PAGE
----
Is it really faux fur?

This morning I was asked to sign this petition regarding the use of faux fur. I have to admit that I was unaware that sometimes retailers are selling real fur under the guise of faux fur.

In the UK, it is illegal to sell real fur, as it is to test on animals. This might be set to change when Brexit happens, but for the time being it is illegal. I was shocked and appalled that real fur is making its way into the homes of consumers through imported products.

In some countries it is actually illegal to sell products that are not tested on animals first. It was for this reason that I decided to look at the beauty products that I use because if they are sold in those countries, they are obviously tested on animals, but not here. I also have never and will never buy goose feather pillows or duvets because the poor goose is plucked for their feathers. I’d imagine that would be both a painful (for the goose) and laborious (for the goose and the worker) process. I suppose it would be similar to someone plucking each hair strand by strand from a human’s head. Sounds awful. I thought that these were conscious choices and that I was doing enough. It turns out that it wasn’t. Now, we need to look at the labels to find out where the products were made and have to look at whether we have really bought fur, or at least question it.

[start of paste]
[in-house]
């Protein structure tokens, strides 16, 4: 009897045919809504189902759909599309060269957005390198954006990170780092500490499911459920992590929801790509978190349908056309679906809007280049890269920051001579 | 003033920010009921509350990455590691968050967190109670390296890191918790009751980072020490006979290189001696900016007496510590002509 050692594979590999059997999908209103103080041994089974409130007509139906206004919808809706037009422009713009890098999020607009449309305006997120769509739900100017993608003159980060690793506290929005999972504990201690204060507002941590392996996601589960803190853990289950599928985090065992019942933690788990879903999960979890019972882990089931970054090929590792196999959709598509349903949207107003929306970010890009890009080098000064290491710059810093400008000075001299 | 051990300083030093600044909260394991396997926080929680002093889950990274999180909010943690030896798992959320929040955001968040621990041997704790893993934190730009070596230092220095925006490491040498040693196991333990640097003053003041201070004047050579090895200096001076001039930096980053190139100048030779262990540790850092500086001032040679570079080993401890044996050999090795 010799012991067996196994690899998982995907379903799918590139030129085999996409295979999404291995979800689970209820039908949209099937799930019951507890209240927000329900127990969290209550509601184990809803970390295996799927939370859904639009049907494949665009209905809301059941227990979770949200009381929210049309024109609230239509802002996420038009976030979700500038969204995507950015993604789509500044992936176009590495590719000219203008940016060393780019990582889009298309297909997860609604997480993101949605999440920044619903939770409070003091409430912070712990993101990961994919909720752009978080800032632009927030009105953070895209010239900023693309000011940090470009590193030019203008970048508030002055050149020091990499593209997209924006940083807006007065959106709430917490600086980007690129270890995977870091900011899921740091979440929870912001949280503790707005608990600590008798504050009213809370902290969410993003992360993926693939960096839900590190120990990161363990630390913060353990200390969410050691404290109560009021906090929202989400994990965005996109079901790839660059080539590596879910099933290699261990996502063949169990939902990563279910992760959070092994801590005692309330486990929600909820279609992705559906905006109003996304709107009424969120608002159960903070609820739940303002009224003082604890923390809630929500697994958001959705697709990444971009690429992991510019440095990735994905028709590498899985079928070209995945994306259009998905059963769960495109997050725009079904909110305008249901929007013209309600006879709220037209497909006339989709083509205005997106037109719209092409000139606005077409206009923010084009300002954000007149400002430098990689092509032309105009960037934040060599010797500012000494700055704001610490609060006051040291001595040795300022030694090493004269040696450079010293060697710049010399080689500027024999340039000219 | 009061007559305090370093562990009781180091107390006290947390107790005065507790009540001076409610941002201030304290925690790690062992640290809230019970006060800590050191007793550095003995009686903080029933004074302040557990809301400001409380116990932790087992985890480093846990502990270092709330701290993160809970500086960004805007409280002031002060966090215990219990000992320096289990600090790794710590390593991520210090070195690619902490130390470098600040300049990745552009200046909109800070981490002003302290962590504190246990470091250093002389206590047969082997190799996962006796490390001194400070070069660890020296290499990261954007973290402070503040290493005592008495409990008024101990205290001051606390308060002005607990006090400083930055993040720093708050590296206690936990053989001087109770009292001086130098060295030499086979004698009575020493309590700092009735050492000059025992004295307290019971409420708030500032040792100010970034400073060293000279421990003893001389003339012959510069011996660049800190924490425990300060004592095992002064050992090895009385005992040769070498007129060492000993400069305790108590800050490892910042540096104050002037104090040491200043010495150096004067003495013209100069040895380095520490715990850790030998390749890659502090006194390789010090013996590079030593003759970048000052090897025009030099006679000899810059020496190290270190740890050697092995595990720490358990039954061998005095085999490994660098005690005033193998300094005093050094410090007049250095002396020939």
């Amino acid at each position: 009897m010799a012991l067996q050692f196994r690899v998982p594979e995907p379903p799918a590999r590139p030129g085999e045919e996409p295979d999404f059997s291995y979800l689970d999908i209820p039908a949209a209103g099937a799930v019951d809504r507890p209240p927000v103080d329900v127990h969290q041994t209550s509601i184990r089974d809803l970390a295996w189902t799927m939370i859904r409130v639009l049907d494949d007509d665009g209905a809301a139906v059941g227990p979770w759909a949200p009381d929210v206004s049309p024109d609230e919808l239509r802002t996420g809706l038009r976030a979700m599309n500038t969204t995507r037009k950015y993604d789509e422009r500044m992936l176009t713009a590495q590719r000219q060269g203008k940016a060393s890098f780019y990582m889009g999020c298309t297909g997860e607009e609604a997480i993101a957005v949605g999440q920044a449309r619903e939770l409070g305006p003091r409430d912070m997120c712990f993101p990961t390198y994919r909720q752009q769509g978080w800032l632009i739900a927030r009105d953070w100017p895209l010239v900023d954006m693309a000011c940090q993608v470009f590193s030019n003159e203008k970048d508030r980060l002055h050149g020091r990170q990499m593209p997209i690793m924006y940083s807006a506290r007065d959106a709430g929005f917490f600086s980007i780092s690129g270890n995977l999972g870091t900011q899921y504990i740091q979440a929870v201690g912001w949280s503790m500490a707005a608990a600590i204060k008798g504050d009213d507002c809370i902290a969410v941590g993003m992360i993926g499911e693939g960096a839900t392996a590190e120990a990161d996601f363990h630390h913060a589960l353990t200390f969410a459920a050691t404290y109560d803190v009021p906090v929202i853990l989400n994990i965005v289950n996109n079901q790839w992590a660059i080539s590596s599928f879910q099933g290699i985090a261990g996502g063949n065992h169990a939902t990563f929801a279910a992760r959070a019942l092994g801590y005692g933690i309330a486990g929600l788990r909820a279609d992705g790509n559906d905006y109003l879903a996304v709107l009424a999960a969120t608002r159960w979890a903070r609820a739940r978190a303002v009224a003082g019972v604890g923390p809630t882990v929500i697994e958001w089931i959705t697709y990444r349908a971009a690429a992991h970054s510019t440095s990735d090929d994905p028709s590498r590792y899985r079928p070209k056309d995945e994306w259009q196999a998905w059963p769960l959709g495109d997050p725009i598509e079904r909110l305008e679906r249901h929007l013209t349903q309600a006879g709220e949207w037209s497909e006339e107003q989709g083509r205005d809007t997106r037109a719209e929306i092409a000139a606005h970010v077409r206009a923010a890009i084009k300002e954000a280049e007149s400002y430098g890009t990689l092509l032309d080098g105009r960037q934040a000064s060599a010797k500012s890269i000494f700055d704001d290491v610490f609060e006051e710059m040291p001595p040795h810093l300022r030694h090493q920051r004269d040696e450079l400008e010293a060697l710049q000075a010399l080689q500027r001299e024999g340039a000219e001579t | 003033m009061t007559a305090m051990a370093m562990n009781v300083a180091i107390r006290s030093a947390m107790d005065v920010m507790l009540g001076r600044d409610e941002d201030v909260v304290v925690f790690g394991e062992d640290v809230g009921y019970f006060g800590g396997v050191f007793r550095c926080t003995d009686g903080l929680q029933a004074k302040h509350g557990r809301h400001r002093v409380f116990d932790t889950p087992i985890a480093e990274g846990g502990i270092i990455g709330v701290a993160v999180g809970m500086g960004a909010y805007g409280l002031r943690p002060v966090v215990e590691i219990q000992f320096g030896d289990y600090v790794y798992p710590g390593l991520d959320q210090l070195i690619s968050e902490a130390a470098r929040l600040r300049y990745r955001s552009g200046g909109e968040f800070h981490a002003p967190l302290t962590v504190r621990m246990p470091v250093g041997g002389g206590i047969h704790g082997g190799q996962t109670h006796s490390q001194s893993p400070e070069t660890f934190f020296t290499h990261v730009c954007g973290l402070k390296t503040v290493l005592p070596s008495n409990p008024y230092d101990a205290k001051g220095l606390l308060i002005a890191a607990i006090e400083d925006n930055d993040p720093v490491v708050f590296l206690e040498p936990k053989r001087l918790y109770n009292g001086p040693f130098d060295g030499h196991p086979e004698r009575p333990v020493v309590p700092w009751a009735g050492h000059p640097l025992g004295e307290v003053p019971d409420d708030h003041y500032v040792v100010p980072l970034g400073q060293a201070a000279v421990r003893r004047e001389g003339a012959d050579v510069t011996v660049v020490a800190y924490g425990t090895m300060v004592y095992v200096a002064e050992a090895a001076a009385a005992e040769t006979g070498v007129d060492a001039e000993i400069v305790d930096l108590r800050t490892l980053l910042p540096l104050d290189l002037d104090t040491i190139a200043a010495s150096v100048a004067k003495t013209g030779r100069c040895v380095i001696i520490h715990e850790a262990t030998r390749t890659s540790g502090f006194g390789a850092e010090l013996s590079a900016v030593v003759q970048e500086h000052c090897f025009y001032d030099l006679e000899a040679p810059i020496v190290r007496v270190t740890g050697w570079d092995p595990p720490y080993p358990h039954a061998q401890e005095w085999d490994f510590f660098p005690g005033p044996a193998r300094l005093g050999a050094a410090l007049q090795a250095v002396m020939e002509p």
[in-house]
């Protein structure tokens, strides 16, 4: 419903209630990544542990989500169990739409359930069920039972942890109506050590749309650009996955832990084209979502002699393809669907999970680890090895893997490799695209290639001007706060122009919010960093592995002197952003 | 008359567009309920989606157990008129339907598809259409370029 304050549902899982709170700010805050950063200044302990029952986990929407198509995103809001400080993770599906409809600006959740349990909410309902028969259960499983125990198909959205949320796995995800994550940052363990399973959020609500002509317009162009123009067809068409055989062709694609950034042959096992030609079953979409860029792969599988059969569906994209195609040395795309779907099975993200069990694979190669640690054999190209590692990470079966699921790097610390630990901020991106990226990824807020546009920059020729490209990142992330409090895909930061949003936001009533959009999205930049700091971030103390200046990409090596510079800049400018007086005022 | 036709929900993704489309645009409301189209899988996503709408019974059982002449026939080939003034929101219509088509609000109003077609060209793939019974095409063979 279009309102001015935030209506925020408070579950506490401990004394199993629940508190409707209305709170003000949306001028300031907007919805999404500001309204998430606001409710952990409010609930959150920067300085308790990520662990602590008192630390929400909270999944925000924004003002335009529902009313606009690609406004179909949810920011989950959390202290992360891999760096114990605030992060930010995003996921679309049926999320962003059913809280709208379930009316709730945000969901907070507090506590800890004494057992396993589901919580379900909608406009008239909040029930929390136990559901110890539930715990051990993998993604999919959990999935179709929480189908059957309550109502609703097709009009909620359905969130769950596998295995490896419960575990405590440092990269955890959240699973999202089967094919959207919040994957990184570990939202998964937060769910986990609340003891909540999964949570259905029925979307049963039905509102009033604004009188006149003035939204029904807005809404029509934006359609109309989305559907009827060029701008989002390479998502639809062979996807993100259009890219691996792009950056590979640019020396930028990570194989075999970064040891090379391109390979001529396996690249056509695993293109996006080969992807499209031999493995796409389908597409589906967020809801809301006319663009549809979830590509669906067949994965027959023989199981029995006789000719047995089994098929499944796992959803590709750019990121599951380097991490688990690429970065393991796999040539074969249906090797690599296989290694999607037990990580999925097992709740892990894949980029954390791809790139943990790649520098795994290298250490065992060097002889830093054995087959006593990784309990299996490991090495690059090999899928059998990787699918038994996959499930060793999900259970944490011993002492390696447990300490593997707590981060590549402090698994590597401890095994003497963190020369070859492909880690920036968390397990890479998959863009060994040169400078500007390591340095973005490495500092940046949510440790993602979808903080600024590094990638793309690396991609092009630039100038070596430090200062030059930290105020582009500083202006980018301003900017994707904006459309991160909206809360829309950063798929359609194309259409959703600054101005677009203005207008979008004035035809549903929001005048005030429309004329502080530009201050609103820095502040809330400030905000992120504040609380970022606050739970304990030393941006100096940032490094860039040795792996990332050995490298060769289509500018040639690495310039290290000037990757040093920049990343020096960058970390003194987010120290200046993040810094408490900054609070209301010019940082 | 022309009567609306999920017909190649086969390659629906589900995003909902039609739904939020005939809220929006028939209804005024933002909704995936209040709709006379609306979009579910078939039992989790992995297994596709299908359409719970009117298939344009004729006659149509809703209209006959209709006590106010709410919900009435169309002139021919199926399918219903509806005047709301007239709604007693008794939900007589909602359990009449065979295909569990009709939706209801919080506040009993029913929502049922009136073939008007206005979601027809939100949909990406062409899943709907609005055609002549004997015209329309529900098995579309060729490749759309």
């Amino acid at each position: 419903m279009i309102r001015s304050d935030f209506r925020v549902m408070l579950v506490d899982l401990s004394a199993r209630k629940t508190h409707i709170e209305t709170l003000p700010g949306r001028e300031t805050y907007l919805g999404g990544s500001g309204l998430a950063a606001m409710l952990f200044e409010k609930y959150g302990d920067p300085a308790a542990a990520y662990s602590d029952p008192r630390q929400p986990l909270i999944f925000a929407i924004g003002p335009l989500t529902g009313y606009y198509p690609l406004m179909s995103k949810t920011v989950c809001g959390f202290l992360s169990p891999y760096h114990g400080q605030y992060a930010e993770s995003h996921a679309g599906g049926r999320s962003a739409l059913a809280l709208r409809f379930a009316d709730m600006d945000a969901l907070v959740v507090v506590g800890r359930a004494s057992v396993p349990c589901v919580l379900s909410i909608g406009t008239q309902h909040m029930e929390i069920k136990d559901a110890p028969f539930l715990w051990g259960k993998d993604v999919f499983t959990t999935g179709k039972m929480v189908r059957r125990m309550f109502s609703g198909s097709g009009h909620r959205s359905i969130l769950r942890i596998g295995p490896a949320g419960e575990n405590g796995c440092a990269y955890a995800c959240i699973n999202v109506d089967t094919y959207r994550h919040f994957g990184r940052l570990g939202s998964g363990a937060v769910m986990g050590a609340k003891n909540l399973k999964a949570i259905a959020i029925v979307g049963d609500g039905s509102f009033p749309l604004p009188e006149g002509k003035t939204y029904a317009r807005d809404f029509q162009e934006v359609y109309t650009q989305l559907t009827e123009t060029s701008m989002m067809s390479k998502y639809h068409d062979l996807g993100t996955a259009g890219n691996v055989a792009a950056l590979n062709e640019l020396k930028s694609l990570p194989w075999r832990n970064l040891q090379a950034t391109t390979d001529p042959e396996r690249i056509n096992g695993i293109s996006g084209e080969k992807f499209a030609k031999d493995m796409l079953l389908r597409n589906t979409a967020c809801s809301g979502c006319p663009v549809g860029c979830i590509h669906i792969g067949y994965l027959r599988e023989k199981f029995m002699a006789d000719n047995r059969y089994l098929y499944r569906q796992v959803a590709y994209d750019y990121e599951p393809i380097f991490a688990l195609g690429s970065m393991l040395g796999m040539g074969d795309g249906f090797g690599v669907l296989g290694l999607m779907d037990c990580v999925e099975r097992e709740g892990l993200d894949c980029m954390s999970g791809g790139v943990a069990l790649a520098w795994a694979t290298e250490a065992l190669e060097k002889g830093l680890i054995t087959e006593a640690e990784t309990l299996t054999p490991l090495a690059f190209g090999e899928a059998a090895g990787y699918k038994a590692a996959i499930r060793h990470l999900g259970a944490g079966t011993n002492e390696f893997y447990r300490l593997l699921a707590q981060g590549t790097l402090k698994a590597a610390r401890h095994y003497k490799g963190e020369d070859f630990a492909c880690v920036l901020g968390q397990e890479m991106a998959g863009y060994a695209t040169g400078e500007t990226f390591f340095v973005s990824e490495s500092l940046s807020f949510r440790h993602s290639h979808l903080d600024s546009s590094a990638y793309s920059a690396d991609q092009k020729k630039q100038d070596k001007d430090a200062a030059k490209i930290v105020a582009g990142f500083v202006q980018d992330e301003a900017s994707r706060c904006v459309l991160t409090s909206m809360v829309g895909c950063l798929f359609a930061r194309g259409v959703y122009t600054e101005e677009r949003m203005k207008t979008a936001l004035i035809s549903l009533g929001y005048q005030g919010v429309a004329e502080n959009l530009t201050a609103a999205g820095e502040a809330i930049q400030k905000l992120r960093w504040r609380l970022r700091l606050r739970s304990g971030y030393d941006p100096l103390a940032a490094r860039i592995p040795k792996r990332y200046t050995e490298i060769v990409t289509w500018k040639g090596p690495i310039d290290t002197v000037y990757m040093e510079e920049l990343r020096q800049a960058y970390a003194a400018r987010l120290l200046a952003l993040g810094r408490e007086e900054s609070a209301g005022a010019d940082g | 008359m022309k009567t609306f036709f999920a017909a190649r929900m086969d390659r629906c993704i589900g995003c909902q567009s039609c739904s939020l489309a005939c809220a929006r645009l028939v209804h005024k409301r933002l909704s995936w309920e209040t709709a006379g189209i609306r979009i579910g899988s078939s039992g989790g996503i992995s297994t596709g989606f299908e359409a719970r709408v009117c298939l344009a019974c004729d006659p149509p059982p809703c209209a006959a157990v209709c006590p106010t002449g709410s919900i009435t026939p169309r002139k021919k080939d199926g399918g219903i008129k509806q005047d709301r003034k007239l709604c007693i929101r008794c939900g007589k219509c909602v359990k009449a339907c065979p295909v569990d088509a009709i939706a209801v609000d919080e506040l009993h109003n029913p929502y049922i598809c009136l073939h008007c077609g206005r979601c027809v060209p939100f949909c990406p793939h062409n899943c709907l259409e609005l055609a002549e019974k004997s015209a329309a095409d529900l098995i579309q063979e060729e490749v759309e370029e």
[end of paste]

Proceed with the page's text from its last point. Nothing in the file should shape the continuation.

To begin to understand some of the extent of this problem, let’s begin with that cute hat that has the faux fur pom pom on top. Potentially that could be a cats, dogs or racoons fur, and those are only the animals we know about. Then, lets move onto the barbaric means that the fur is obtained. Sometimes, skinning the animal live, sometimes through anal electrocution and sometimes through hitting those animals on the head. Why is this needed in the UK or many parts of the world still?

There are obviously countries where the weather is so extreme the fur is worn to keep warm, now in the 21st century, technology and scientific knowledge could overcome this with an alternative to fur. It was and still is that the animal was used first as a food source and then the fur was used for clothing.

Now, that seems resourceful, but the UK whilst it is sometimes cold, doesn’t require fur products. Also, the fur isn’t obtained through a resourceful means. The animal wasn’t first used from a farm. There are plenty of textiles available that have the purpose of keeping us warm. However, things like a pom pom on the top of a hat, a shoe decoration are to be blunt, just for fashion. It no longer seems as cute when we consider the means by how that is obtained. Was it worth it? No.

Why would we think it was acceptable to farm animals simply for their fur or skin? In reality if we knew that animals were being used just for this we would be appalled, but these are very real businesses.

It is wrong that manufacturers and retailers are allowed to sell products like this under this guise. I genuinely believe that if consumers were more aware that they would choose not to buy the product. Consumers generally want to make better choices, but can’t if they don’t have the full information.

As usual, I would love to hear your comments on this.

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